J Neurosurg 138:337–346, 2023
The nucleus accumbens (NAcc) of the ventral striatum is critically involved in goal- and reward-based behavior. Structural and functional abnormalities of the NAcc or its associated neural systems are involved in neurological and psychiatric disorders. Studies of neural circuitry have shed light on the subtleties of the structural and functional derangements of the NAcc across various diseases. In this systematic review, the authors sought to identify human studies involving the NAcc and provide a synthesis of the literature on the known circuity of the NAcc in healthy and diseased states, as well as the clinical outcomes following neuromodulation.
METHODS A systematic review was conducted using the PubMed, Embase, and Scopus databases. Neuroimaging studies that reported on neural circuitry related to the human NAcc with sample sizes greater than 5 patients were included. Demographic data, aim, design and duration, participants, and clinical and neurocircuitry details and outcomes of the studies were extracted.
RESULTS Of 3591 resultant articles, 123 were included. The NAcc and its corticolimbic connections to other brain regions, such as the prefrontal cortex, are largely involved in reward and pain processes, with distinct functional circuitry between the shell and core in healthy patients. There is heterogeneity between clinical studies with regard to the NAcc indirect targeting coordinates, methods for postoperative confirmation, and blinded trial design. Neuromodulation studies provided promising clinical results in the context of addiction and substance misuse, obsessive-compulsive disorder, and mood disorders. The most common complications were impaired memory or concentration, and a notable serious complication was hypomania.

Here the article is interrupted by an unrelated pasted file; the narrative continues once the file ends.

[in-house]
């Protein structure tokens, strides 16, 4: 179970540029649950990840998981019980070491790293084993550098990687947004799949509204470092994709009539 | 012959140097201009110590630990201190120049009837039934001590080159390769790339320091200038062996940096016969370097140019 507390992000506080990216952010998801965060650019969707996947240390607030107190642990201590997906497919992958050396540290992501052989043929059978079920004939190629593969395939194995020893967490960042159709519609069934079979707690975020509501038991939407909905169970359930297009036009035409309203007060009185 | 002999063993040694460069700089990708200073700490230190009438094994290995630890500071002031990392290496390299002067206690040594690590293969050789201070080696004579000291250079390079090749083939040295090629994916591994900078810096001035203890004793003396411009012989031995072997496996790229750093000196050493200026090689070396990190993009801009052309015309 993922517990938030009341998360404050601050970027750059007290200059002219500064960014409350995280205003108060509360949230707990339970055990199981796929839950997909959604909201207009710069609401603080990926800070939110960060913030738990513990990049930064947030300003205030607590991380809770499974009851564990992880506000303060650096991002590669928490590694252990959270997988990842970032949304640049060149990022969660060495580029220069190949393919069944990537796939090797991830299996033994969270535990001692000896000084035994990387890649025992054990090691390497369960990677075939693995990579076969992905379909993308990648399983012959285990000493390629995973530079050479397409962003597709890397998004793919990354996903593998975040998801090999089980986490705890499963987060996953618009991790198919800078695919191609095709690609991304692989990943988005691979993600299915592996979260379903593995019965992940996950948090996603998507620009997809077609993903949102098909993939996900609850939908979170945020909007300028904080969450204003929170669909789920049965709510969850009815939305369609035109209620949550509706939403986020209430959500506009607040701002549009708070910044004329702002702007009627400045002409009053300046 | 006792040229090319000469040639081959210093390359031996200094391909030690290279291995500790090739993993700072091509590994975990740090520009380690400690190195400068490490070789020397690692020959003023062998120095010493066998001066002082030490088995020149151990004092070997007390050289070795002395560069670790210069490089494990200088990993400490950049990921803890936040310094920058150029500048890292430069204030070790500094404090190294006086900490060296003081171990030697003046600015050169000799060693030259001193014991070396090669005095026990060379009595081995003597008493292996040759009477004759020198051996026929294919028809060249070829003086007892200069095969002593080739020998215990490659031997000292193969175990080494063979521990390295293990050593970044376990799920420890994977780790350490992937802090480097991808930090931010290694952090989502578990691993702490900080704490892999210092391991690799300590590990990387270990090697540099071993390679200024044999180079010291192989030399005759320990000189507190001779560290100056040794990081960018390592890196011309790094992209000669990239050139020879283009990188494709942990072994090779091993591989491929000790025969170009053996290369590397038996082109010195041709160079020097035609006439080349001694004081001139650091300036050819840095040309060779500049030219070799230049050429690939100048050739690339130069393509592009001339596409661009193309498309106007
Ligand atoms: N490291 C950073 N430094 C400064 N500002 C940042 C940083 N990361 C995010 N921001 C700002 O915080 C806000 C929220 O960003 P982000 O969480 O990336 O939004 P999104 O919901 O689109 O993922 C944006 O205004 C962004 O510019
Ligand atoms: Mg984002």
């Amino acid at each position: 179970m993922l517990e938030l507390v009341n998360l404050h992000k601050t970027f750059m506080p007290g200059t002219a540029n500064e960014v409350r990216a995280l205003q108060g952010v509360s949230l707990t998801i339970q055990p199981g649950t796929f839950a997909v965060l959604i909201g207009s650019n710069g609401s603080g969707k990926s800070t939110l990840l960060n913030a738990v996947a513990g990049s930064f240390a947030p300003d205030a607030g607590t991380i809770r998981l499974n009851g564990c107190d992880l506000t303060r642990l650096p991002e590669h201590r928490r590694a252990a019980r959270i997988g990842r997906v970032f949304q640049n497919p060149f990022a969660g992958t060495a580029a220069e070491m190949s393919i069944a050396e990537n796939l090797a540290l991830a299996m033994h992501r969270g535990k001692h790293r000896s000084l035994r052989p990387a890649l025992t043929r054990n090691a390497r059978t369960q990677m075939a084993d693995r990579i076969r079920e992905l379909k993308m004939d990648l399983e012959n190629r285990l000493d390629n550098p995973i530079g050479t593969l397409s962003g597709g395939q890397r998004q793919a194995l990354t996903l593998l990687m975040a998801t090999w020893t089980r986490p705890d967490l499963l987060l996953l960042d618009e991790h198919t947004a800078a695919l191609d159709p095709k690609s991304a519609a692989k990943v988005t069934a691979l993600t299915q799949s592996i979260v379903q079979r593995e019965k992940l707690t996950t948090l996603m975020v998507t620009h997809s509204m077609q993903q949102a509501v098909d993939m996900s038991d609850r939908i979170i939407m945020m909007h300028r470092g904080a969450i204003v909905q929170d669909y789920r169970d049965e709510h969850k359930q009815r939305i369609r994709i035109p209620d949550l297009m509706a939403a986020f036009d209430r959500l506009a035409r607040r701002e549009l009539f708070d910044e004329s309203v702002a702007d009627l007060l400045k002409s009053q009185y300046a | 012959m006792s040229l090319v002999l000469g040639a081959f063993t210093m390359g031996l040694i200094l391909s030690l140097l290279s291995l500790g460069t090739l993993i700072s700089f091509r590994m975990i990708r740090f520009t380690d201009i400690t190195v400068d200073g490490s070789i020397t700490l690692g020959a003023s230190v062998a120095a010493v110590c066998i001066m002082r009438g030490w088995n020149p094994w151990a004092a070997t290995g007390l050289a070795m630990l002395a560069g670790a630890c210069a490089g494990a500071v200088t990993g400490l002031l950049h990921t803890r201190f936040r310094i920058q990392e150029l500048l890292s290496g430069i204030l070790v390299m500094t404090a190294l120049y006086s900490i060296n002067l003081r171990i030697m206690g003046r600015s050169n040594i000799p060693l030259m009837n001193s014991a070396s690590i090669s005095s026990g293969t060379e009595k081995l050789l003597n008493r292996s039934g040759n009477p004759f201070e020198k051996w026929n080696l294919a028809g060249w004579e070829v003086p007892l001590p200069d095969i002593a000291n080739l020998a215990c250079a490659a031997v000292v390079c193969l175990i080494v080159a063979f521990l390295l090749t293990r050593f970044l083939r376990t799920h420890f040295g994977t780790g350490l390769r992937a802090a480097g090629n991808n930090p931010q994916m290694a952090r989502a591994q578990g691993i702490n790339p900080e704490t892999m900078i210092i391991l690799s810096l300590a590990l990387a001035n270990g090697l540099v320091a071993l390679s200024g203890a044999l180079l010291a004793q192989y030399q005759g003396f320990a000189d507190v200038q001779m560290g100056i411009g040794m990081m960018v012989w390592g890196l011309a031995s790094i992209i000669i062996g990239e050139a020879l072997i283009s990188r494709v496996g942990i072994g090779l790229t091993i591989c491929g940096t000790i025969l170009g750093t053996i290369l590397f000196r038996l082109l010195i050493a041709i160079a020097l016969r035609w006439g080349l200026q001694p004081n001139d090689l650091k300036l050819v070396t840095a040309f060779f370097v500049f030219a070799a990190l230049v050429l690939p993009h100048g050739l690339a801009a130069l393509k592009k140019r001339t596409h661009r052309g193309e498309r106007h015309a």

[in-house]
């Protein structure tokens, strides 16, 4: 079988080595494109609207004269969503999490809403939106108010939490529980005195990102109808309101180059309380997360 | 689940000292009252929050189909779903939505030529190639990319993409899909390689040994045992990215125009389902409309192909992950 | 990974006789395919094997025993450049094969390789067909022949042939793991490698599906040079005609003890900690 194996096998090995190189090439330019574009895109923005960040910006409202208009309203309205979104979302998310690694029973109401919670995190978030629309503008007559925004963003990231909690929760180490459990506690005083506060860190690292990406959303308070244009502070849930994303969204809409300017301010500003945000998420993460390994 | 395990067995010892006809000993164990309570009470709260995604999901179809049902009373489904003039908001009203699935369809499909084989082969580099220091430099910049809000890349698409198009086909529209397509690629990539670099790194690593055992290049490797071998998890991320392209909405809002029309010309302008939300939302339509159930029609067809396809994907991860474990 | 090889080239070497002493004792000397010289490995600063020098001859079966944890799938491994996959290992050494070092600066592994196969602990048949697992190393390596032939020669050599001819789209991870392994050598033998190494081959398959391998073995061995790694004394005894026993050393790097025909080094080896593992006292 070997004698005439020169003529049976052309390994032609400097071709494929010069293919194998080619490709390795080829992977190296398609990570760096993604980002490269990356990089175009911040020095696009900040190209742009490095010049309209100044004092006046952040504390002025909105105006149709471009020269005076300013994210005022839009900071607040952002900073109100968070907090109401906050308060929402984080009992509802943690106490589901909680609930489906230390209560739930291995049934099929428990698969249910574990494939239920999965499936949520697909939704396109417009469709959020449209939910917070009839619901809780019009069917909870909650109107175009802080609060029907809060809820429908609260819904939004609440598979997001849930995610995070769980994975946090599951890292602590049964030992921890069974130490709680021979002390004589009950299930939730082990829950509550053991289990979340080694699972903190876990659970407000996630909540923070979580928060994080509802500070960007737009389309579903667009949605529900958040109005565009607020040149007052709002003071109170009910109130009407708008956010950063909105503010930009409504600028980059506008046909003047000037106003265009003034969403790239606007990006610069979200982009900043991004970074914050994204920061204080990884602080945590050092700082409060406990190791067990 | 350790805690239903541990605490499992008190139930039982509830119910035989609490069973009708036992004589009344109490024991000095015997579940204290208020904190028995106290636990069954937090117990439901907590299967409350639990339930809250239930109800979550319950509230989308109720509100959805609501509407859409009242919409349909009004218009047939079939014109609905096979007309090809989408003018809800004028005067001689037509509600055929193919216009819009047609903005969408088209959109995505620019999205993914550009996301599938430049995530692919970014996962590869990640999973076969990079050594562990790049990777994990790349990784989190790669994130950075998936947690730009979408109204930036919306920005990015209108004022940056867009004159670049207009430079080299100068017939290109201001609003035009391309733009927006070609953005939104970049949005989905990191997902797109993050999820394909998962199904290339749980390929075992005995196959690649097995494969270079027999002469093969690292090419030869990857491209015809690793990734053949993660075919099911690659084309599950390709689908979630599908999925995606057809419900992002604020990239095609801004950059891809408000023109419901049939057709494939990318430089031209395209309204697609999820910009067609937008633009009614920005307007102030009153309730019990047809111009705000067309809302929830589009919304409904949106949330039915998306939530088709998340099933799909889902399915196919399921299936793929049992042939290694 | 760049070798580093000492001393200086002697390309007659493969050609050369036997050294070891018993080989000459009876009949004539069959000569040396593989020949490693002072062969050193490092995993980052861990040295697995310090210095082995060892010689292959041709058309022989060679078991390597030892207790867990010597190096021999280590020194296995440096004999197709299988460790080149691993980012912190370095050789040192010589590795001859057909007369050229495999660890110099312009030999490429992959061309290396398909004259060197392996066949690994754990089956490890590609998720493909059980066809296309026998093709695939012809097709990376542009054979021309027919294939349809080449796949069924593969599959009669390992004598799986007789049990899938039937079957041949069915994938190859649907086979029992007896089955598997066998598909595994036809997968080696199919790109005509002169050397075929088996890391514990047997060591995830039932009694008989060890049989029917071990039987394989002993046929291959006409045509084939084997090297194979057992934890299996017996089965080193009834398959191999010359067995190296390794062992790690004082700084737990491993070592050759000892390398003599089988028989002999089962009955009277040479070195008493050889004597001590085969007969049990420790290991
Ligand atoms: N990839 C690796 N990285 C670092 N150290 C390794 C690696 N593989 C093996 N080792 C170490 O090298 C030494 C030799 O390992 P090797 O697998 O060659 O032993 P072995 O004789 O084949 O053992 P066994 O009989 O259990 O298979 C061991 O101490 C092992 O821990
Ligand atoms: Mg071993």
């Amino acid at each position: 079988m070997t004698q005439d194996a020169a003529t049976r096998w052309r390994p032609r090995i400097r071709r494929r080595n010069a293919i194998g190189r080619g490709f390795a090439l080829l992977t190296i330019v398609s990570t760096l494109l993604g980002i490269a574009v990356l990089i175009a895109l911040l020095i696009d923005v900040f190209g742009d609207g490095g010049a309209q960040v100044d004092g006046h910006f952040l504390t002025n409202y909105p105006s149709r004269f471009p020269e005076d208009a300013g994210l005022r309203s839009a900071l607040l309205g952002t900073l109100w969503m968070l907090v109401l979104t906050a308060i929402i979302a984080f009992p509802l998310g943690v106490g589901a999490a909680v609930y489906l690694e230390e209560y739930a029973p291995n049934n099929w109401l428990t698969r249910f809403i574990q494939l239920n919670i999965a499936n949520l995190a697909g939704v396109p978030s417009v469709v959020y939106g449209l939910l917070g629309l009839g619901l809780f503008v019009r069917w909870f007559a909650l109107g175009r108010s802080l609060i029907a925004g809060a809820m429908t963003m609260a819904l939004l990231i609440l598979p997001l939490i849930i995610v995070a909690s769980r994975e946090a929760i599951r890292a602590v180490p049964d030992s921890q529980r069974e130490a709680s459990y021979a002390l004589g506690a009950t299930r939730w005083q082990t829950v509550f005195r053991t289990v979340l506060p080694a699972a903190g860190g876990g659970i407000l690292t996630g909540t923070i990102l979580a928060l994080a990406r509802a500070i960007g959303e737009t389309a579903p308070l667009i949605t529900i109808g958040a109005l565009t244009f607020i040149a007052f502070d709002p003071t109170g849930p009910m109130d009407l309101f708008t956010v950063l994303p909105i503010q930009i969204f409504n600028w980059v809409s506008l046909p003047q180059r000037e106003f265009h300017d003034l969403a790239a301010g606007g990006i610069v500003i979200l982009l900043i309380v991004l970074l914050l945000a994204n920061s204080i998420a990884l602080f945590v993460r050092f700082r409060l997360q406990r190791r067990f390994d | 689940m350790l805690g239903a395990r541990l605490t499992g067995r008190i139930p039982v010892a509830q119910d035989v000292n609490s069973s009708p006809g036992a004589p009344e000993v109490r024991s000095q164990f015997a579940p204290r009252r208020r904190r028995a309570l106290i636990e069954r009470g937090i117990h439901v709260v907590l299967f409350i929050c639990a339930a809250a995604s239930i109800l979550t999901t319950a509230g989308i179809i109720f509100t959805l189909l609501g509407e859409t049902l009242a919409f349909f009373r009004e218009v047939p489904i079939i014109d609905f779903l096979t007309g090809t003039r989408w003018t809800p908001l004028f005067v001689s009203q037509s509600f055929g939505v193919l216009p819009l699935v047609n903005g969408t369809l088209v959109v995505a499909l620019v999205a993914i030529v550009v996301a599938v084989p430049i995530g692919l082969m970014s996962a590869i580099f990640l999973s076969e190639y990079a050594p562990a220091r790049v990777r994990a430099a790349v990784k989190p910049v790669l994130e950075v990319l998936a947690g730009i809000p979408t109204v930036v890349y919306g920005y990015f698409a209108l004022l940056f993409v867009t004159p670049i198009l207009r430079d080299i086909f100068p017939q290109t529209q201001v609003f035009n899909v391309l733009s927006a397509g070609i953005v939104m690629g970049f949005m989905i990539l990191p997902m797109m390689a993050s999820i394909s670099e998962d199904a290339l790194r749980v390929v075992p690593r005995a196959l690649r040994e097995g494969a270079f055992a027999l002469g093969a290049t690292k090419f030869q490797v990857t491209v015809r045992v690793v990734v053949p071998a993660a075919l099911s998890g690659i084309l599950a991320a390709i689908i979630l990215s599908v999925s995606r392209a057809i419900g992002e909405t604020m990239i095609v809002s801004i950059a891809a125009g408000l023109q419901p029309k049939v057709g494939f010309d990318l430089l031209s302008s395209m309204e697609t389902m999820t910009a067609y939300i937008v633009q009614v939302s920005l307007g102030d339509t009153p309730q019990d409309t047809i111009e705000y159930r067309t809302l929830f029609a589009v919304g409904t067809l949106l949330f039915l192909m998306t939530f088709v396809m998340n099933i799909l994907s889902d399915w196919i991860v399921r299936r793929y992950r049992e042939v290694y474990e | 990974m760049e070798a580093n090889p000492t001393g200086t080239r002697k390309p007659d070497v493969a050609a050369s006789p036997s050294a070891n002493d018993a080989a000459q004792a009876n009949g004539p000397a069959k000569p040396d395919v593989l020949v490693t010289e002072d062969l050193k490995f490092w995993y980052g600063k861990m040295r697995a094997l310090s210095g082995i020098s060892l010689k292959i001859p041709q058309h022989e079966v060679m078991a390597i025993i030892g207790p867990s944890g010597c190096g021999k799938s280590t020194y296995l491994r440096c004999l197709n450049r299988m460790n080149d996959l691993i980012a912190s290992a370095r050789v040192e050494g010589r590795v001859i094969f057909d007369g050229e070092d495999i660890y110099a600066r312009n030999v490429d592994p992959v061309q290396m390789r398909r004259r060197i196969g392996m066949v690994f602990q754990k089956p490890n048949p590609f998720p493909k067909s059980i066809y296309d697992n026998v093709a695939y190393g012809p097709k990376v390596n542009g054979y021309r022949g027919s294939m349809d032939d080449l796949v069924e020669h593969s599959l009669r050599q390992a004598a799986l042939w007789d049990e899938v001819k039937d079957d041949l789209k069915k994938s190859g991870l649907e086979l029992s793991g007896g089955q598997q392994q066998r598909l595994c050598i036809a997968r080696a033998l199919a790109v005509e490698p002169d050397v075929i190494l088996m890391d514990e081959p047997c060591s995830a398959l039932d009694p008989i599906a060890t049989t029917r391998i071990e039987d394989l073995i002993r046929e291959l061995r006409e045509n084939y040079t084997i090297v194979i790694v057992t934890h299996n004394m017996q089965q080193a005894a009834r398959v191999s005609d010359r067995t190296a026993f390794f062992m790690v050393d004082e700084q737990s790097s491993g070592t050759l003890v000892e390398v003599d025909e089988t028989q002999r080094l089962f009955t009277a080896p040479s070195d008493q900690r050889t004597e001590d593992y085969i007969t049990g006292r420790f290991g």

CONCLUSIONS The functional diversity of the NAcc highlights the importance of studying the NAcc in healthy and pathological states. The results of this review suggest that NAcc neuromodulation has been attempted in the management of diverse psychiatric indications. There is promising, emerging evidence that the NAcc may be an effective target for specific reward- or pain-based pathologies with a reasonable risk profile.
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